By now, attorneys should be aware that changes have been made in how the Ventura Superior Court manages compliance with the civil case management rules, AKA “fast track.” The overall effect of these changes is that the court is now less maternal; the parties and their attorneys are, under this new regime, more responsible for their own compliance with the fast track/case management rules and deadlines.

One of the changes is how courts deal with “the” case management conference. Gone is the day of all the little subsidiary conferences and OSCs re service, when the Court would mail out a “Notice of Case Management Conference” to counsel several months after the filing of a case, requesting “Case Management Statements” from counsel, regarding such subjects as service, discovery still to be done and trial length estimate to be filed no later than fifteen days prior to “the” case management conference.

Now, pursuant to Rule 3.03.1 of the Ventura County Superior Court Rules, and Rule 3.722 of the California Rules of  Court, a “Notice of Case Assignment and Mandatory Appearance” is provided to counsel filing a new complaint at the time of that filing. This notice identifies the courtroom and judge to whom the case is assigned and sets forth the date, time and courtroom of a combined (i.e., “super,”  “all-inclusive”) initial case management conference and OSC re sanctions and/or dismissal for failure to file proof of service and/or take default(s). The date is approximately five months after initial filing.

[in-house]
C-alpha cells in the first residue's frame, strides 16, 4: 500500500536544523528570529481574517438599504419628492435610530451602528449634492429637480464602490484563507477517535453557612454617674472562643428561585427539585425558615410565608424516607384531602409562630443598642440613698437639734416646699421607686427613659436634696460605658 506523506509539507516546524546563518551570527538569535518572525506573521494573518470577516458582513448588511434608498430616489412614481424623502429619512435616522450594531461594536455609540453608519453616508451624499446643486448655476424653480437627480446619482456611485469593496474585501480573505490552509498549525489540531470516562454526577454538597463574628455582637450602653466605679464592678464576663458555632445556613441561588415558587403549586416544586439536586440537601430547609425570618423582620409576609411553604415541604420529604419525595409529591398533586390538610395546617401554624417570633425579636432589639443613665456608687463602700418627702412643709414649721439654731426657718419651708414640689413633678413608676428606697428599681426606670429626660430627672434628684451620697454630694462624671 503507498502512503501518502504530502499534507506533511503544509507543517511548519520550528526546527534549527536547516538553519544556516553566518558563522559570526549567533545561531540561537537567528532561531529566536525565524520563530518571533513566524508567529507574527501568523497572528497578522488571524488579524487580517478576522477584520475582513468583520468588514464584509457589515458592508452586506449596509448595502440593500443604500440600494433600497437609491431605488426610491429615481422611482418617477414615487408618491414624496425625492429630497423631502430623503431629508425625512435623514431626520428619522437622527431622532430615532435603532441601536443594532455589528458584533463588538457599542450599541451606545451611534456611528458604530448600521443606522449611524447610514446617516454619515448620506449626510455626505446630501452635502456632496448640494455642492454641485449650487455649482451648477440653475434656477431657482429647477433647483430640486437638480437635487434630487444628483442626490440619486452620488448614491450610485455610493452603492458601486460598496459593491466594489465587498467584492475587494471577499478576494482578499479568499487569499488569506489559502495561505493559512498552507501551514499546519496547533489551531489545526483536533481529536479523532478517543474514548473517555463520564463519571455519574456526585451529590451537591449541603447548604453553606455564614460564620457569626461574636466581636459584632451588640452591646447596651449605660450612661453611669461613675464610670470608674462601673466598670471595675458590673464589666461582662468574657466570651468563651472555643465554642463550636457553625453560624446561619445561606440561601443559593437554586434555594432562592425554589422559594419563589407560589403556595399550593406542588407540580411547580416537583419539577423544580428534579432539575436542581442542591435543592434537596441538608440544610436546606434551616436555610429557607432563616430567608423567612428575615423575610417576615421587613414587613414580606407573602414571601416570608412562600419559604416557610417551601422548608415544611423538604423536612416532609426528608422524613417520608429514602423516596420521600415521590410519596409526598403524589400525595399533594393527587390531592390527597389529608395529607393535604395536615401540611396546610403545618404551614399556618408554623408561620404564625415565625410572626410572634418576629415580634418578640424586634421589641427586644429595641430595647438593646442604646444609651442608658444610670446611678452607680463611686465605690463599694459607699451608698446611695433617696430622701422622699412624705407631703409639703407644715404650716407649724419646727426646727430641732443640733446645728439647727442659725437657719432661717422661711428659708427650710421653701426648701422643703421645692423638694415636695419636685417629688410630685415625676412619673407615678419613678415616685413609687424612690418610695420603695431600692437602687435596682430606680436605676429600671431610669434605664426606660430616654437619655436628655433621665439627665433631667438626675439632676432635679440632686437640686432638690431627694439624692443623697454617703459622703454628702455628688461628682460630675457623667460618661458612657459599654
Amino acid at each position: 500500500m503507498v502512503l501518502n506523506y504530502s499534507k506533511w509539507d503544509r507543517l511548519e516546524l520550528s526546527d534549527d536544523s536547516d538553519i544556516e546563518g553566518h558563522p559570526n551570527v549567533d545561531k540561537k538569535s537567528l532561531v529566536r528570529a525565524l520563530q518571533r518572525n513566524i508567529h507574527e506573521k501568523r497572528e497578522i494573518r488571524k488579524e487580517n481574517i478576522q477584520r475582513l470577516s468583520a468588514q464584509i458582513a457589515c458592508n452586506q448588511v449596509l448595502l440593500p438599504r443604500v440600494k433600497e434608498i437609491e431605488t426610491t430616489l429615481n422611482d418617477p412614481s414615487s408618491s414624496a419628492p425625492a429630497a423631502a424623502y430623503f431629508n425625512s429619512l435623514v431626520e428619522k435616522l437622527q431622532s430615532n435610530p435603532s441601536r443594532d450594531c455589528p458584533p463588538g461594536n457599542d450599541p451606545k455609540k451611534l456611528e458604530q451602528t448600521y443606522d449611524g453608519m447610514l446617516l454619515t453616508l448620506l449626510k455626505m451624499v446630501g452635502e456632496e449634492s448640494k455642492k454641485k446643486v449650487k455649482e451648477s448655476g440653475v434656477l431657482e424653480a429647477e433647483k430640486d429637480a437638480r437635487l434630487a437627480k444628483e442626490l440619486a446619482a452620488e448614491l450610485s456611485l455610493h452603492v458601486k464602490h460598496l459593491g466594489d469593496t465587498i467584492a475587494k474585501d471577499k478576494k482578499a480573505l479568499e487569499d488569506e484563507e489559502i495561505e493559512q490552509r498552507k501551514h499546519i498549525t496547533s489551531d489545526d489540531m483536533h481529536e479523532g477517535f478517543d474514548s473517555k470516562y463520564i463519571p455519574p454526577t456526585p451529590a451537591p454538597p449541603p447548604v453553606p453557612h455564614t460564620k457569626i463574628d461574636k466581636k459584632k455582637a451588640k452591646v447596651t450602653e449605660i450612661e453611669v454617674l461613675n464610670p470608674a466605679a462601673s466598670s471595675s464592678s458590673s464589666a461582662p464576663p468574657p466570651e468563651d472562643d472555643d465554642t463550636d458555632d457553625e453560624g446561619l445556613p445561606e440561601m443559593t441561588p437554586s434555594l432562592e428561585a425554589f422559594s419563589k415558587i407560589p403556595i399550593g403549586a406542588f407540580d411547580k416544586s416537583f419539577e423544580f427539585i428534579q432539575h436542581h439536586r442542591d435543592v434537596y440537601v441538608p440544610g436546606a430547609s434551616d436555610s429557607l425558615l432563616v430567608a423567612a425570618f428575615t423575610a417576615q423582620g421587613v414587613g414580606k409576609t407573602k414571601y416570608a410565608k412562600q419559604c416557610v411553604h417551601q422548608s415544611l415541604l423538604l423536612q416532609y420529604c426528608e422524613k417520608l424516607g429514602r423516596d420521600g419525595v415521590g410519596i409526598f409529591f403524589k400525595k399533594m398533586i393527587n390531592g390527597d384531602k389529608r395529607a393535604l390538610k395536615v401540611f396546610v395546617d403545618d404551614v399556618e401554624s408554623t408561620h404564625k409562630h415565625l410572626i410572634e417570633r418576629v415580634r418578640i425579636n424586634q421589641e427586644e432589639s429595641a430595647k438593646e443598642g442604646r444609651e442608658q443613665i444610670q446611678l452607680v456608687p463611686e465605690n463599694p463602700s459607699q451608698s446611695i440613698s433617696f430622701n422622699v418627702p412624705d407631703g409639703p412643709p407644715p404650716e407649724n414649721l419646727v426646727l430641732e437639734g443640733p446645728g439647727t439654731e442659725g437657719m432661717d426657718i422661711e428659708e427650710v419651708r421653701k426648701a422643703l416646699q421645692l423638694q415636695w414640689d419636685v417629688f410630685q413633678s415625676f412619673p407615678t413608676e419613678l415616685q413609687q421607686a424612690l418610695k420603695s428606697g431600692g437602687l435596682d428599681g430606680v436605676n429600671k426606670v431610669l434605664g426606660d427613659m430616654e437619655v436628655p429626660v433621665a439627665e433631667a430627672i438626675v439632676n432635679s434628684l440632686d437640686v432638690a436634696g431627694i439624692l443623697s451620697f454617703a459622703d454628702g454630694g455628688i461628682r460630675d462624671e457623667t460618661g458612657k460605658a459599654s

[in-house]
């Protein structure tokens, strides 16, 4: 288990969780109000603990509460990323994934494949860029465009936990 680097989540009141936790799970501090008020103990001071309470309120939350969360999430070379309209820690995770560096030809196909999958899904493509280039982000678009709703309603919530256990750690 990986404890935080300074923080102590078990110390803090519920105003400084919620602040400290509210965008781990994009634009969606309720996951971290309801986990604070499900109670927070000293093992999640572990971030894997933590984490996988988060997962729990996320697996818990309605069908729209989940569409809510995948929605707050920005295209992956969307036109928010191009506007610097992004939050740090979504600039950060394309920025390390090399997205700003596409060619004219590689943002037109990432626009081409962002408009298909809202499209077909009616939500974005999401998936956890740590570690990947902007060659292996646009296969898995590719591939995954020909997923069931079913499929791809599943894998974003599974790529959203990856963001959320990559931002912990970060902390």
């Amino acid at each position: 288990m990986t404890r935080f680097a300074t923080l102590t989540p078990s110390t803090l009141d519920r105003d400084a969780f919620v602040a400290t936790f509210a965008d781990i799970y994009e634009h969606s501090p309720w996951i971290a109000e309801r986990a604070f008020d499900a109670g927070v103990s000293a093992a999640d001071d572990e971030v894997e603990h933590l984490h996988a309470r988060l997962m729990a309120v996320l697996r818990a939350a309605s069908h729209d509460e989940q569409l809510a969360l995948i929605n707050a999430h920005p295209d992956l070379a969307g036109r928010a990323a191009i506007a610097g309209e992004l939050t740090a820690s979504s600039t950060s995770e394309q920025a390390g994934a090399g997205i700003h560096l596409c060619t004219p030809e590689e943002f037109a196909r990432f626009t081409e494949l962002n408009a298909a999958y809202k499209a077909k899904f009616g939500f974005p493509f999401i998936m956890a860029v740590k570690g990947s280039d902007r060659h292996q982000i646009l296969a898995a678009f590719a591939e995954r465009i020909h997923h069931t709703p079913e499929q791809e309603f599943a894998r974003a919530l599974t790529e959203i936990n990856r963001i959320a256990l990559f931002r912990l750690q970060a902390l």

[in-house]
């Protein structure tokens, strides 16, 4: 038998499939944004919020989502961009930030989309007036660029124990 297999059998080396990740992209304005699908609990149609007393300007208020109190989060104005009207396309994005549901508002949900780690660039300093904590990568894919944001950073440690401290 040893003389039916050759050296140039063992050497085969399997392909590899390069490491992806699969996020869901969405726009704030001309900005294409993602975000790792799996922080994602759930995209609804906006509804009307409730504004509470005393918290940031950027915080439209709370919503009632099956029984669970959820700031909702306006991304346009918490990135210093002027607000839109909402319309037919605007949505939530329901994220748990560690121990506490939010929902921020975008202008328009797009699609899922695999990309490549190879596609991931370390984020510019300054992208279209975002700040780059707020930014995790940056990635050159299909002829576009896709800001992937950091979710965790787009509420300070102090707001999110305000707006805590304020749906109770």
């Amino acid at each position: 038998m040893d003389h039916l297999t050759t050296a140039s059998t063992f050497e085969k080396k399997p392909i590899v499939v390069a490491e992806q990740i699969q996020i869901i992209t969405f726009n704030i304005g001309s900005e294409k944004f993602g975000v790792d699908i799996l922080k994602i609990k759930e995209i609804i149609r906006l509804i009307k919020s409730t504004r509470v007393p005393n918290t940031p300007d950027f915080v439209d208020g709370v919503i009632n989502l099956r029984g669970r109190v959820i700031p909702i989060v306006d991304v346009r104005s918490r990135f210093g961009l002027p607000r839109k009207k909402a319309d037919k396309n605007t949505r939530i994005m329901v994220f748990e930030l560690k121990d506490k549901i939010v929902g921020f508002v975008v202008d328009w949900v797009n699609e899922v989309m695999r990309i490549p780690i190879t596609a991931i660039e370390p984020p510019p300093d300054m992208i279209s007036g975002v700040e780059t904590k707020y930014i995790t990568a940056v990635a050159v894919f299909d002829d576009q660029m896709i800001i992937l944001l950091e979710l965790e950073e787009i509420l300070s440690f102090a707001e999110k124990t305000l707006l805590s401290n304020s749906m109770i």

A copy of this notice is to be served by the filing party on all named defendants and/or new cross-defendants. Obviously, the fact of service of this “Notice of Case Assignment and Mandatory Appearance,” if accomplished, should be noted in a filed proof of service.

This is a big change in a number of  important ways. First, it means that the filing party is responsible for giving notice.  The court is no longer giving notice of  this new combined conference, which  includes trial setting. Especially since this conference includes trial setting, it should not be ignored. If the filing party doesn’t  give the notice, it can cause potential problems.

Second, by eliminating the earlier conferences and OSCs re service, it means counsel have to watch out for the rules regarding when service is to be accomplished on their own, or they will be that much further along in the case (i.e., five months in) when it may be harder to deal with the situation.

Third, showing up at this new “super CMC” is now declared mandatory.  Appearance at the CMC in person or by phone is necessary, unless the court notifies you otherwise. Appearance is now the rule, not the exception. It is less likely than in the “old days” that this CMC will be taken off calendar, even if the parties submit their case management statements ahead of time.

Case management statements are still required, pursuant to CRC, Rule 3.725. Parties must meet and confer 30 days before the super CMC, per CRC, Rule 3.724.

Mark E. Hancock is an attorney, with offices in Ventura, who handles insurance disputes, and insurance, personal injury and real estate litigation

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